Apple's New Core
A whole new generation of Macs has arrived. They're sleeker and faster--and have Intel inside.
(FORTUNE Magazine) - Change is inevitable, and that's generally a good thing. Granted, you won't find many dinosaurs happy about the sudden climate change 65.5 million years ago, but in the grand scheme of things the world today is a better place because of it, at least if you ask us mammals.
And so it is with Apple's decision to evolve the Macintosh line of personal computers, changing to Intel (Research) microprocessors and away from the PowerPC chips that have been the foundation of the Mac family for the past epoch.
Computing dinosaurs will complain that many of their favorite Macintosh software applications and peripherals no longer work (or don't work as well) on the Intel-based Macs. Their complaints, although likely to be temporary, are valid. However, after testing two of the new Intel Core Duo--based Macs--the 15-inch MacBook Pro portable and the 20-inch iMac desktop--it is clear to me that in many ways Apple (Research) has improved on what were already two of the best computers on the planet and has built a better foundation for the future.
Both machines are, in general, faster and more advanced than the PowerPC-based systems they replace. (During the transition Apple will continue to sell PowerPC-based PowerBooks and iMacs "while supplies last.") But Apple users eager to switch to the Core Duo Macs need to be aware of the short-term headaches of changing processor platforms. Apple is consistently ahead of its PC rivals in terms of features, functions, and design, but in this case it's also ahead of software and peripherals makers.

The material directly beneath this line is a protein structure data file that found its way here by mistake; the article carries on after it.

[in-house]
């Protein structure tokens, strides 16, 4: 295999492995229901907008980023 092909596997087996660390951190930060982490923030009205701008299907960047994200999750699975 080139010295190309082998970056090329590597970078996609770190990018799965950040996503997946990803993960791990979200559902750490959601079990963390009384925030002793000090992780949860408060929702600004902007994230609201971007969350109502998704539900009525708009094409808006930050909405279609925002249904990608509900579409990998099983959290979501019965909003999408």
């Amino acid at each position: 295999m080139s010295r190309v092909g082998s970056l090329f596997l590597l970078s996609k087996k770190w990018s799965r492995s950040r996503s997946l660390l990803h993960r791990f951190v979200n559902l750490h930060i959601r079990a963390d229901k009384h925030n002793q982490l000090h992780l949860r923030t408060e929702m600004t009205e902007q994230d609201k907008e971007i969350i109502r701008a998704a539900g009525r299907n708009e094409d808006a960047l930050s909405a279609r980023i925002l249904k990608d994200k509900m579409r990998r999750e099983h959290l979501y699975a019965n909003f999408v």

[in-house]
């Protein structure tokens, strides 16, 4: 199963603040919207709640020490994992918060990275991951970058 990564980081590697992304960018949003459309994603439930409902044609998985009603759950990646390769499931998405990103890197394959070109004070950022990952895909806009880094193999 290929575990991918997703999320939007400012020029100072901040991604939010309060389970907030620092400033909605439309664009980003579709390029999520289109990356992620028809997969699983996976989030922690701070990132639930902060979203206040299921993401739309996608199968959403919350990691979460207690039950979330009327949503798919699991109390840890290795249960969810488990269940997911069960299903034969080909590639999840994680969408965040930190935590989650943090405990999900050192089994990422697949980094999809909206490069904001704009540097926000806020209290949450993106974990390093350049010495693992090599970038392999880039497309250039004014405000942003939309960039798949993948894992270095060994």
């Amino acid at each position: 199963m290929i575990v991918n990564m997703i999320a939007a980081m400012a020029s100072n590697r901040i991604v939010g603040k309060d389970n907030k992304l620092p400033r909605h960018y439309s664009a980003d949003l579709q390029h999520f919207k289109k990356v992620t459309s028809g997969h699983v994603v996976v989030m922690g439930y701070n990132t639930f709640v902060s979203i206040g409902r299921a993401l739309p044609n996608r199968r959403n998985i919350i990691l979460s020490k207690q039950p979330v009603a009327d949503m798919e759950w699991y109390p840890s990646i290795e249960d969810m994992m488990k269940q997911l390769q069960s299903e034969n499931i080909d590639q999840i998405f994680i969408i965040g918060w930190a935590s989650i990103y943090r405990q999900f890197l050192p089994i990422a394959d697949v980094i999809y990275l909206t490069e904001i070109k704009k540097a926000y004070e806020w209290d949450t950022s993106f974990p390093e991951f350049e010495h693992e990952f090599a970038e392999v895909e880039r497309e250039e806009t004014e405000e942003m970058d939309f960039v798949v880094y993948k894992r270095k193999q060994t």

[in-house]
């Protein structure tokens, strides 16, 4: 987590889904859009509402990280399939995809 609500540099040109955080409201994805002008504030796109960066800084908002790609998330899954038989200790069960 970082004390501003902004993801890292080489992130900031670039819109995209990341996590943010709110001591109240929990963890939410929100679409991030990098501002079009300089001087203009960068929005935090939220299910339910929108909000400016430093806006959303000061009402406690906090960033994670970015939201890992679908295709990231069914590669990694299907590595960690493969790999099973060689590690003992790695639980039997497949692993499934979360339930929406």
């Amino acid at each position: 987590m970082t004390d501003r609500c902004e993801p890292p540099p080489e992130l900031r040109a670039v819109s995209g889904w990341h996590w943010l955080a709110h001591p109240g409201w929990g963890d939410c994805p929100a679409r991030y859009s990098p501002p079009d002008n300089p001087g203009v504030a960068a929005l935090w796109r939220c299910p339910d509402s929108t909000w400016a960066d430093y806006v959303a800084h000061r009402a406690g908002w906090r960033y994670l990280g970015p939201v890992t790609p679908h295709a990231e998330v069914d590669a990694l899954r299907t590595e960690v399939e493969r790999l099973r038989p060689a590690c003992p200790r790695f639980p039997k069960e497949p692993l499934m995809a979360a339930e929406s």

Apple's Mac OS X operating system has been retooled for the Intel chip, along with most of Apple's homegrown applications, including the Safari browser, iTunes, and iPhoto. Apple claims that the Intel-optimized programs run "up to four times faster" than they did on PowerPC-based Macs, and while the claim is based on benchmarks that bear little resemblance to real-world usage, you don't need a stopwatch to verify that those applications are indeed much snappier.
The speed gain comes not just from the dual-core processor, but also from faster internal circuitry, faster memory chips, and a new, more powerful graphics card.
Almost all the major Macintosh software makers have announced that future versions of their programs will be "universal," able to run on both Intel and PowerPC Macs. Meanwhile, the new Macs come with software called Rosetta that allows most older PowerPC software to run on the MacIntel platform.
Both the MacBook Pro and the Intel-based iMac have built-in iSight videocameras, which, along with the Apple iChat AV software that comes standard with all new Macs, means they can be used for video teleconferencing right out of the box. The MacBook Pro's LCD display screen is much brighter than the one on the older 15-inch PowerBook. A new magnetic power connector called MagSafe replaces the conventional power plug on the PowerBooks. If you've ever accidentally tripped on the power cord and yanked the computer off the desk, you'll cheer the first time the MagSafe connector snaps off harmlessly when the power cord is tugged.